Shock radio programs’ offensive language has tested the limits of contemporary censorship for years, drawing throngs of listeners – both supporters and opponents – and making corporations millions of dollars off the controversies.
However, according to Media Life magazine, “shock jocks” like Bubba the Love Sponge and Howard Stern have moved their shows to satellite radio providers, where they are funded by private subscribers and can avoid indecency fines from the Federal Communications Commission (FCC).
That’s why it’s unacceptable that the student-run Bulls Radio program “On Ya’ll Hoes,” or any other program with similar unethical content, is supported by funds from a public university and its student body – despite the illusion that “anything goes” because the program is broadcast online.
Leaders of Bulls Radio and Student Government (SG) should pull the plug.
The equipment, domain name and other resources used to create the program are funded by student-paid Activity and Service (A&S) fees allocated by SG, in addition to public tax dollars allocated to USF that aid the show in the form of facilities, maintenance and even parking enforcement.
Despite the fact that the program is online and therefore not covered by FCC decency standards, as host DJ Double Gulp and his guest proclaimed on their first show, it’s no secret that the program is affiliated with USF. To even access the program, one must go to the Bulls Radio website, which includes the USF Athletics logo in it’s own and is linked to the SG website.
Therefore, statements like “Oh yeah, s— we can f—— cuss today,” “I’ma cuss all f—— night,” and “When is it appropriate to say c—?,” as said by DJ Double Gulp and guests on a show last month, are not only a representation of Bulls Radio, but the University as a whole.
With financial strains making universities across the country tighten their belts by limiting services or reducing staff, there’s little money available to waste on producing a program that frames its content around saying what wouldn’t be acceptable on traditional radio.
In light of budget cuts from the Florida Legislature, USF has become increasingly dependent on alumni donations – donations that could trickle to a halt if a former Bull or parent of a current student were to hear, “There’s two b—— (A&S fee-paying students) right there playing pool,” broadcasted from USF’s student radio station.
According to the Unstoppable fundraising campaign website, the University has raised $394,519,805 in alumni donations since its inception in Oct. 2009.
Bulls Radio is not in a position to play fast and loose with little to no oversight.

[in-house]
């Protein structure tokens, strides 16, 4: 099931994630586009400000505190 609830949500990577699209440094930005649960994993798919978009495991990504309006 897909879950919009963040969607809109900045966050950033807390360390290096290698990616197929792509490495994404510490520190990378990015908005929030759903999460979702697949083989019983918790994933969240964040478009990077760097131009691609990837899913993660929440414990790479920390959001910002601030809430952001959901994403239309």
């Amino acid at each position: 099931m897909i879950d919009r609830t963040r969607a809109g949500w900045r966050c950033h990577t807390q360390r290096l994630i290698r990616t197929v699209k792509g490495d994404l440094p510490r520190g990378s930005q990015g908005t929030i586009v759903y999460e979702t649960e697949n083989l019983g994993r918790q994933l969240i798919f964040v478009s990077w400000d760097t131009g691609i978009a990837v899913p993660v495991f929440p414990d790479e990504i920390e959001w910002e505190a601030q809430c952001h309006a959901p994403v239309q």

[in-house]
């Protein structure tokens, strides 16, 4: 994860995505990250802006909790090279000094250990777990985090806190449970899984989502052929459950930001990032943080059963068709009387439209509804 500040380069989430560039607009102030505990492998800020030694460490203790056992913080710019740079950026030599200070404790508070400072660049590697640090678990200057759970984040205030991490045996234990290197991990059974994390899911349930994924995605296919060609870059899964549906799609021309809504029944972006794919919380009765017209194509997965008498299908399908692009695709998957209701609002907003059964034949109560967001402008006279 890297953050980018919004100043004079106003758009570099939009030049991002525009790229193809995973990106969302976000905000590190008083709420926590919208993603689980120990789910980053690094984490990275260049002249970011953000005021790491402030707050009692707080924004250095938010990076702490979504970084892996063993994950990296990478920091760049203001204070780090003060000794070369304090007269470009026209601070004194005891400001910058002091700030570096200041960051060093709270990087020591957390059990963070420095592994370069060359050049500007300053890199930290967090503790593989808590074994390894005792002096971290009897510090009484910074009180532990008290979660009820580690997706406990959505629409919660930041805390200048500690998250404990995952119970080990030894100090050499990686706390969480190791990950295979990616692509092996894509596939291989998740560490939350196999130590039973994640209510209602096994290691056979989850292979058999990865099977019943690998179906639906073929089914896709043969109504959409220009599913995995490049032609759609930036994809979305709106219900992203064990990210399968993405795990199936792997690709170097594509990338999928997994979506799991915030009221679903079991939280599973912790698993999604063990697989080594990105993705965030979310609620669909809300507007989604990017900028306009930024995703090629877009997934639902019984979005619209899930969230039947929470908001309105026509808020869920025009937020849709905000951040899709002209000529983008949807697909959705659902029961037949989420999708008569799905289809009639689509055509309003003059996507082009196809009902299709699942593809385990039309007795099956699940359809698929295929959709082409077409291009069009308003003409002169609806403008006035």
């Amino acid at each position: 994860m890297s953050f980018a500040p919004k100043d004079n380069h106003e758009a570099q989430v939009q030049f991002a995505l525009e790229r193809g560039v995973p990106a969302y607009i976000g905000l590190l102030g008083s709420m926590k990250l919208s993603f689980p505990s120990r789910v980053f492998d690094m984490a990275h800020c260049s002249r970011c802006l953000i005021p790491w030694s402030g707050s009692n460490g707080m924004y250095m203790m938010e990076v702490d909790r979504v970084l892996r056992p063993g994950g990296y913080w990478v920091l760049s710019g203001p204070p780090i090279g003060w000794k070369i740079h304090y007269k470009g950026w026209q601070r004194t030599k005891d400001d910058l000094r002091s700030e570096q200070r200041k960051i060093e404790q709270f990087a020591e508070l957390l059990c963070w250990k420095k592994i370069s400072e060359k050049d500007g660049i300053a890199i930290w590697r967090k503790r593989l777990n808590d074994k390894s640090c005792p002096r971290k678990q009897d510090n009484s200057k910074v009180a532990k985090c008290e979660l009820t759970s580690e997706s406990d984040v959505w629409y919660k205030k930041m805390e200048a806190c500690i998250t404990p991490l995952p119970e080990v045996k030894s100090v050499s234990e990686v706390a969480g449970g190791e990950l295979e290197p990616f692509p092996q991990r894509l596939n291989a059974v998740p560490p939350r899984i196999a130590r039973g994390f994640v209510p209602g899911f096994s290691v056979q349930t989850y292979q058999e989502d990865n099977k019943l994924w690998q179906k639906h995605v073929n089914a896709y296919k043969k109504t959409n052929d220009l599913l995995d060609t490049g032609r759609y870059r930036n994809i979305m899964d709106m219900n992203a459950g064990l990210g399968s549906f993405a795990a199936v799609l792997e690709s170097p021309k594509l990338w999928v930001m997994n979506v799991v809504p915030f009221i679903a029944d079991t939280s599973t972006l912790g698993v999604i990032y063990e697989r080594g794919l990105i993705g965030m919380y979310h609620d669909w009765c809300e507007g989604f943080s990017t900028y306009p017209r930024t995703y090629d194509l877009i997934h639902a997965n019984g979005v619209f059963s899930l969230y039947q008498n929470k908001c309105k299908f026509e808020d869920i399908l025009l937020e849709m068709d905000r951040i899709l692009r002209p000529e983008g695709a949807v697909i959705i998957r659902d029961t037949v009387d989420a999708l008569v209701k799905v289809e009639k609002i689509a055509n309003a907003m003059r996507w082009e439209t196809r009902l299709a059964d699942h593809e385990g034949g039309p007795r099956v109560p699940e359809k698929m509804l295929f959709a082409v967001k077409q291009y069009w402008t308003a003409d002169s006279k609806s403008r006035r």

An online program has the potential to reach a greater audience than if it was run primarily on air – even with the station’s partnership with WMNF that allows it to be broadcast on an HD2 radio channel and be heard not just on campus, but throughout the Tampa Bay area.
In an official statement published on the Bulls Radio website, Programming Director Greg Johnson, who appeared on at least one episode of “On Ya’ll Hoes,” wrote, “As the Programming Director, it is my responsibility to ensure that we have quality programming that is pleasing to the student body. I’m committed to delivering content to EVERY student on this campus regardless of race, religion, political affiliation, etc. and that includes our ‘outlandish’ individuals as well.”
Johnson went on to say that he would not turn down the “‘unethical and misunderstood’ members of society,” looking for their own show on the radio station, and that neglecting these students could lead to “situations such as the unfortunate events of Columbine or Virginia Tech.”
Bulls Radio and USF’s reputation shouldn’t be held hostage by volunteer disc jockeys who need to entertain themselves and their friends out of fear of Virginia Tech-style retribution.
Just allowing any and every person to make a show, as is the case with “On Ya’ll Hoes,” creates a stain on the character of USF and its students, who are paying for and are represented by the show.
The show’s racist and derogatory remarks against women will certainly affect USF’s image and are valid fodder for criticisms over the hiring of current Bulls Radio director Brett Ferrar – who had no prior experience at a radio station – last semester instead of keeping five-year Bulls Radio veteran and former radio Director Michael Ranon.
SG leaders should not stand idly by while University and student dollars go to programs that seem to violate the stations own policies that don’t allow DJs to “say or wear or hold anything that says any words or terms that relate to anyone’s sex, race, ethnicity, religious background or sexual preference.”
This program, like similar shows, should be funded by the people who enjoy the shock value they strive so diligently to produce and not the general public or the USF student body.